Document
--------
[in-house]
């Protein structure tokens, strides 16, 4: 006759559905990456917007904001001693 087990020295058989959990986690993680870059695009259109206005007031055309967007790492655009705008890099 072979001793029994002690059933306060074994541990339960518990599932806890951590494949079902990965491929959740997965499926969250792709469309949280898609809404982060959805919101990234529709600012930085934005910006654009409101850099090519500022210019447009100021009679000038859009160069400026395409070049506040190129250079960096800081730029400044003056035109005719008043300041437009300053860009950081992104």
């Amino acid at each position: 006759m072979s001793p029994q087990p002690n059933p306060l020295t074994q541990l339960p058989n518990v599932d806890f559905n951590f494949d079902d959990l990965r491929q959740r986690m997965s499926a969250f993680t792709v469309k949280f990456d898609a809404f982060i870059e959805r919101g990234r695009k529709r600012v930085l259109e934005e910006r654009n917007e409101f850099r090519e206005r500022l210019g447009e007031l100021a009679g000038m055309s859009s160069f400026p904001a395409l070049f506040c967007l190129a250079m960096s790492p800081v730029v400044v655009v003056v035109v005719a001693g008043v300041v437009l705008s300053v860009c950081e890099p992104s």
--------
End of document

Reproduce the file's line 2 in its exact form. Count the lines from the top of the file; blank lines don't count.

């Protein structure tokens, strides 16, 4: 006759559905990456917007904001001693 087990020295058989959990986690993680870059695009259109206005007031055309967007790492655009705008890099 072979001793029994002690059933306060074994541990339960518990599932806890951590494949079902990965491929959740997965499926969250792709469309949280898609809404982060959805919101990234529709600012930085934005910006654009409101850099090519500022210019447009100021009679000038859009160069400026395409070049506040190129250079960096800081730029400044003056035109005719008043300041437009300053860009950081992104």